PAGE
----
You can read all the books on writing you want, you can study the greats, you can join a writing group and talk the finer points of writing over and over again, but if you don’t keep your nose to the grindstone and actually write something, then you are not a writer. Let me stress this again. You must write something on a regular basis or you are not a writer.
A writer, after all, is a person who writes.
As I said in my first post on the author’s obligations, a writer writes for the purpose of sharing with others. This doesn’t mean that you have to share everything you write. Some drafts may need considerable work before they’re ready for the harsh light of criticism. Some may never be worth sharing at all. Writing for exercise and for fun is all part of being an author. But try to develop a tendency to write with an audience in mind.
Write when you’re in the mood to write. This is something you love, and whenever you can indulge your passion your skills will grow and so will your love of the art, so this is a win-win situation. It’s likely to result in your best work.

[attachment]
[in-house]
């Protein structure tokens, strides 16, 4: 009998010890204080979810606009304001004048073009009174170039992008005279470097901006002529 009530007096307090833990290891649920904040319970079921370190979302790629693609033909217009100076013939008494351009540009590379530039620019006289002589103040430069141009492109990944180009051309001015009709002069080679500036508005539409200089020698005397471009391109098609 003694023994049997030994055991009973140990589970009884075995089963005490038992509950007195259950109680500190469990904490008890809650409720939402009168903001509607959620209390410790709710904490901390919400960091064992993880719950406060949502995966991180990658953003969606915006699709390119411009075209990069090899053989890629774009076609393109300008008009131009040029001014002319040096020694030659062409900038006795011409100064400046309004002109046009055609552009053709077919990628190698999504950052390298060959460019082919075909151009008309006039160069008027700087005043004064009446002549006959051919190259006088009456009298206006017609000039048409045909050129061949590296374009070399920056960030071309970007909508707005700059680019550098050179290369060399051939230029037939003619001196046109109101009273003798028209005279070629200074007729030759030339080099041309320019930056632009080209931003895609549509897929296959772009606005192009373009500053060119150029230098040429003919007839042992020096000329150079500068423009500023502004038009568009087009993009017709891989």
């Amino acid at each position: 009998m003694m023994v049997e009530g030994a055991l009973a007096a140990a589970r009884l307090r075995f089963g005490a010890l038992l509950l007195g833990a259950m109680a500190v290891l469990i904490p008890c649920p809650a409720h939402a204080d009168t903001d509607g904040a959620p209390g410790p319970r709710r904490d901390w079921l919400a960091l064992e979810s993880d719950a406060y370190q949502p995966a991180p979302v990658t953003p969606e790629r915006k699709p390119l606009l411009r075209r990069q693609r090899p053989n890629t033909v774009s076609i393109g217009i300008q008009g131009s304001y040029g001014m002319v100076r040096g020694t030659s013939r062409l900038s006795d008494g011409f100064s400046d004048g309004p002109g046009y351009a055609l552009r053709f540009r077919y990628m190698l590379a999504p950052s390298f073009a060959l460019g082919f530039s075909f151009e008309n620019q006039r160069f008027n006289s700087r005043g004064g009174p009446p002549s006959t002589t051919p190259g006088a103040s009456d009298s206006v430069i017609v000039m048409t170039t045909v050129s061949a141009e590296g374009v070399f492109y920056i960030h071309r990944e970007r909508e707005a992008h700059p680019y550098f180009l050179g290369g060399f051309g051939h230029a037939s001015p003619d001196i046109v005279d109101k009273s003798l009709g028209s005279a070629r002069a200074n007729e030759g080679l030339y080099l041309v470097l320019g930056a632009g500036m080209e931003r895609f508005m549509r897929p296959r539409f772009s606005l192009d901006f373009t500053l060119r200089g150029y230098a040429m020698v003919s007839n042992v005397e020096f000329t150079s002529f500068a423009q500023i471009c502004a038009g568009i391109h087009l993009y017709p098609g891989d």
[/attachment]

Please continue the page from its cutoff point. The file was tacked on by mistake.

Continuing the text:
Write when you’re not in the mood. It’s very easy to make excuses for yourself and not write. There’s no solution to this other than to ignore those excuses and write anyway. Sure, you’ll probably use the delete key (or your eraser, if you’re of the analog persuasion) a lot at first, but with a running start you’ll be surprised what you can do if you just reach for it a little.
Write when you’re absolutely, positively in no shape to write. It will probably result in one of those passages that you never share with anyone, but sometimes buckling down and writing when you’re not emotionally or mentally prepared to write can result in something that surprises you and eventually finds a place somewhere.
In short, treat writing like your job. Hopefully a job you love, one that fills you with excitement and joy whenever you think of it, that allows you great freedom to creatively express yourself and one that shares those feelings with others, but still a job that brings with it the obligation to keep going, even when you don’t always want to.
Only when you begin to cultivate that mindset do you start to move away from the realm of dabbler and begin to be a writer.